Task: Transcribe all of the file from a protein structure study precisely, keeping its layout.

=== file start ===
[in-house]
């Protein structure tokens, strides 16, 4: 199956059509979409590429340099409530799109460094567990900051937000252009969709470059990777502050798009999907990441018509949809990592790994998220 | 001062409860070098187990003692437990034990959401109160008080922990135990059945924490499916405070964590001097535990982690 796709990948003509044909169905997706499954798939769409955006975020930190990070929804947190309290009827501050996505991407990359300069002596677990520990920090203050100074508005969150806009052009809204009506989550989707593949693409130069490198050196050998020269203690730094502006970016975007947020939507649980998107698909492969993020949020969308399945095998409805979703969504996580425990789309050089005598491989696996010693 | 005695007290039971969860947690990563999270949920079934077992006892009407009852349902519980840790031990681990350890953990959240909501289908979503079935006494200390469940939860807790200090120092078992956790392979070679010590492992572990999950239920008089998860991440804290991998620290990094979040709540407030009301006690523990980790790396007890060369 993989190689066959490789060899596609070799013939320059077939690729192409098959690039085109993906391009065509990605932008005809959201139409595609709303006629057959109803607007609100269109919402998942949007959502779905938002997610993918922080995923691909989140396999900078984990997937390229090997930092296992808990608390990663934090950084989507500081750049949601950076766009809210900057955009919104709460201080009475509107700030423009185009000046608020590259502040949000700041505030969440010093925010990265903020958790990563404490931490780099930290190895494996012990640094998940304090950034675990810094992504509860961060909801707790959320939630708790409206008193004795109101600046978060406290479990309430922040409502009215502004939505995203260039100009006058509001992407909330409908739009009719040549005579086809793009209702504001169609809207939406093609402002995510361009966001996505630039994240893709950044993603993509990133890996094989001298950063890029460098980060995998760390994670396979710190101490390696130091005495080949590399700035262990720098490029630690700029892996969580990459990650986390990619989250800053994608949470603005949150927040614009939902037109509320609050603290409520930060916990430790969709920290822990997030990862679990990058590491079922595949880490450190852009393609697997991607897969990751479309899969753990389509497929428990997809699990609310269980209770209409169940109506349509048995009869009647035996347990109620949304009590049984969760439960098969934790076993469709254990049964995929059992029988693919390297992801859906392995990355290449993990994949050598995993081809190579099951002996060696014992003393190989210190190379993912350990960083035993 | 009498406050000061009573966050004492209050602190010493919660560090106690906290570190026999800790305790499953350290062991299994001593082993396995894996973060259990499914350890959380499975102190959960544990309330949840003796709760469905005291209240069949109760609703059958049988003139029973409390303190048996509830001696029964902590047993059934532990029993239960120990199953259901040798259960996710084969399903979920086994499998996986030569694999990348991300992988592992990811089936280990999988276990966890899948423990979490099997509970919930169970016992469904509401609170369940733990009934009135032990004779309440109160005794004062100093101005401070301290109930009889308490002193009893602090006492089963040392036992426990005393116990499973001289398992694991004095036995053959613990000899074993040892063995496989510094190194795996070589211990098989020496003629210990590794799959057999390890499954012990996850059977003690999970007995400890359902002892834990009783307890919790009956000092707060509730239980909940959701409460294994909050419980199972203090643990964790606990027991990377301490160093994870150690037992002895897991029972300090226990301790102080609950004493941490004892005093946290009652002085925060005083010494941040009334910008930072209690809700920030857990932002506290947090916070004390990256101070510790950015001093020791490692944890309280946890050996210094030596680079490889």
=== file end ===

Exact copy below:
[in-house]
């Protein structure tokens, strides 16, 4: 199956059509979409590429340099409530799109460094567990900051937000252009969709470059990777502050798009999907990441018509949809990592790994998220 | 001062409860070098187990003692437990034990959401109160008080922990135990059945924490499916405070964590001097535990982690 796709990948003509044909169905997706499954798939769409955006975020930190990070929804947190309290009827501050996505991407990359300069002596677990520990920090203050100074508005969150806009052009809204009506989550989707593949693409130069490198050196050998020269203690730094502006970016975007947020939507649980998107698909492969993020949020969308399945095998409805979703969504996580425990789309050089005598491989696996010693 | 005695007290039971969860947690990563999270949920079934077992006892009407009852349902519980840790031990681990350890953990959240909501289908979503079935006494200390469940939860807790200090120092078992956790392979070679010590492992572990999950239920008089998860991440804290991998620290990094979040709540407030009301006690523990980790790396007890060369 993989190689066959490789060899596609070799013939320059077939690729192409098959690039085109993906391009065509990605932008005809959201139409595609709303006629057959109803607007609100269109919402998942949007959502779905938002997610993918922080995923691909989140396999900078984990997937390229090997930092296992808990608390990663934090950084989507500081750049949601950076766009809210900057955009919104709460201080009475509107700030423009185009000046608020590259502040949000700041505030969440010093925010990265903020958790990563404490931490780099930290190895494996012990640094998940304090950034675990810094992504509860961060909801707790959320939630708790409206008193004795109101600046978060406290479990309430922040409502009215502004939505995203260039100009006058509001992407909330409908739009009719040549005579086809793009209702504001169609809207939406093609402002995510361009966001996505630039994240893709950044993603993509990133890996094989001298950063890029460098980060995998760390994670396979710190101490390696130091005495080949590399700035262990720098490029630690700029892996969580990459990650986390990619989250800053994608949470603005949150927040614009939902037109509320609050603290409520930060916990430790969709920290822990997030990862679990990058590491079922595949880490450190852009393609697997991607897969990751479309899969753990389509497929428990997809699990609310269980209770209409169940109506349509048995009869009647035996347990109620949304009590049984969760439960098969934790076993469709254990049964995929059992029988693919390297992801859906392995990355290449993990994949050598995993081809190579099951002996060696014992003393190989210190190379993912350990960083035993 | 009498406050000061009573966050004492209050602190010493919660560090106690906290570190026999800790305790499953350290062991299994001593082993396995894996973060259990499914350890959380499975102190959960544990309330949840003796709760469905005291209240069949109760609703059958049988003139029973409390303190048996509830001696029964902590047993059934532990029993239960120990199953259901040798259960996710084969399903979920086994499998996986030569694999990348991300992988592992990811089936280990999988276990966890899948423990979490099997509970919930169970016992469904509401609170369940733990009934009135032990004779309440109160005794004062100093101005401070301290109930009889308490002193009893602090006492089963040392036992426990005393116990499973001289398992694991004095036995053959613990000899074993040892063995496989510094190194795996070589211990098989020496003629210990590794799959057999390890499954012990996850059977003690999970007995400890359902002892834990009783307890919790009956000092707060509730239980909940959701409460294994909050419980199972203090643990964790606990027991990377301490160093994870150690037992002895897991029972300090226990301790102080609950004493941490004892005093946290009652002085925060005083010494941040009334910008930072209690809700920030857990932002506290947090916070004390990256101070510790950015001093020791490692944890309280946890050996210094030596680079490889």